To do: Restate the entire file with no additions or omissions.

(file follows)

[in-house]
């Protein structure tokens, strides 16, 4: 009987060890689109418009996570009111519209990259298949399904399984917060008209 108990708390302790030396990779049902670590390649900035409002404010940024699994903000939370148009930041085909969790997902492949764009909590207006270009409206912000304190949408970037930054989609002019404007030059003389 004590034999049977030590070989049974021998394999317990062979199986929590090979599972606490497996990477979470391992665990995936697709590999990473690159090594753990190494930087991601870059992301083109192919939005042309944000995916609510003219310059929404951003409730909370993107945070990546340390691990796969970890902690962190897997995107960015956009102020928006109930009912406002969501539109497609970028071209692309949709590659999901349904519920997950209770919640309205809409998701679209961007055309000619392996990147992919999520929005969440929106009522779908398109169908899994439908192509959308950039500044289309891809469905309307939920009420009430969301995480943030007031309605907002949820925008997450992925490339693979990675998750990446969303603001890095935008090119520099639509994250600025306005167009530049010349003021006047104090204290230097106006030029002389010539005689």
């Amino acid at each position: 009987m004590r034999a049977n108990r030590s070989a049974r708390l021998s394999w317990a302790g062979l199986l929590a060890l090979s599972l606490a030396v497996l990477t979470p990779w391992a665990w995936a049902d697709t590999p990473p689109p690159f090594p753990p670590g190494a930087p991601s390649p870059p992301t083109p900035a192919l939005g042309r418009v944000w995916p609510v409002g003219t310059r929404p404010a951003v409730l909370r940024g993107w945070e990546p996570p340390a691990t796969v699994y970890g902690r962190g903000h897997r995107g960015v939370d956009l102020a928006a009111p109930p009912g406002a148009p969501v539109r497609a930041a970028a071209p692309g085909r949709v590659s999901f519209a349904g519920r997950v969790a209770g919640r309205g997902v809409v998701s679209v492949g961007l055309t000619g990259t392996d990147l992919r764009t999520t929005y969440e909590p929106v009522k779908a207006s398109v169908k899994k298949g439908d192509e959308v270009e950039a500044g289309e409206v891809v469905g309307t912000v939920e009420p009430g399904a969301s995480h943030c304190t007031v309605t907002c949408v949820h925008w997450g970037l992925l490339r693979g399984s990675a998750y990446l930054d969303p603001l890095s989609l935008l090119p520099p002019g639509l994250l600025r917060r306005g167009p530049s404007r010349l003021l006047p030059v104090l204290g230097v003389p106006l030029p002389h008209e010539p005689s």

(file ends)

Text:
[in-house]
């Protein structure tokens, strides 16, 4: 009987060890689109418009996570009111519209990259298949399904399984917060008209 108990708390302790030396990779049902670590390649900035409002404010940024699994903000939370148009930041085909969790997902492949764009909590207006270009409206912000304190949408970037930054989609002019404007030059003389 004590034999049977030590070989049974021998394999317990062979199986929590090979599972606490497996990477979470391992665990995936697709590999990473690159090594753990190494930087991601870059992301083109192919939005042309944000995916609510003219310059929404951003409730909370993107945070990546340390691990796969970890902690962190897997995107960015956009102020928006109930009912406002969501539109497609970028071209692309949709590659999901349904519920997950209770919640309205809409998701679209961007055309000619392996990147992919999520929005969440929106009522779908398109169908899994439908192509959308950039500044289309891809469905309307939920009420009430969301995480943030007031309605907002949820925008997450992925490339693979990675998750990446969303603001890095935008090119520099639509994250600025306005167009530049010349003021006047104090204290230097106006030029002389010539005689």
């Amino acid at each position: 009987m004590r034999a049977n108990r030590s070989a049974r708390l021998s394999w317990a302790g062979l199986l929590a060890l090979s599972l606490a030396v497996l990477t979470p990779w391992a665990w995936a049902d697709t590999p990473p689109p690159f090594p753990p670590g190494a930087p991601s390649p870059p992301t083109p900035a192919l939005g042309r418009v944000w995916p609510v409002g003219t310059r929404p404010a951003v409730l909370r940024g993107w945070e990546p996570p340390a691990t796969v699994y970890g902690r962190g903000h897997r995107g960015v939370d956009l102020a928006a009111p109930p009912g406002a148009p969501v539109r497609a930041a970028a071209p692309g085909r949709v590659s999901f519209a349904g519920r997950v969790a209770g919640r309205g997902v809409v998701s679209v492949g961007l055309t000619g990259t392996d990147l992919r764009t999520t929005y969440e909590p929106v009522k779908a207006s398109v169908k899994k298949g439908d192509e959308v270009e950039a500044g289309e409206v891809v469905g309307t912000v939920e009420p009430g399904a969301s995480h943030c304190t007031v309605t907002c949408v949820h925008w997450g970037l992925l490339r693979g399984s990675a998750y990446l930054d969303p603001l890095s989609l935008l090119p520099p002019g639509l994250l600025r917060r306005g167009p530049s404007r010349l003021l006047p030059v104090l204290g230097v003389p106006l030029p002389h008209e010539p005689s």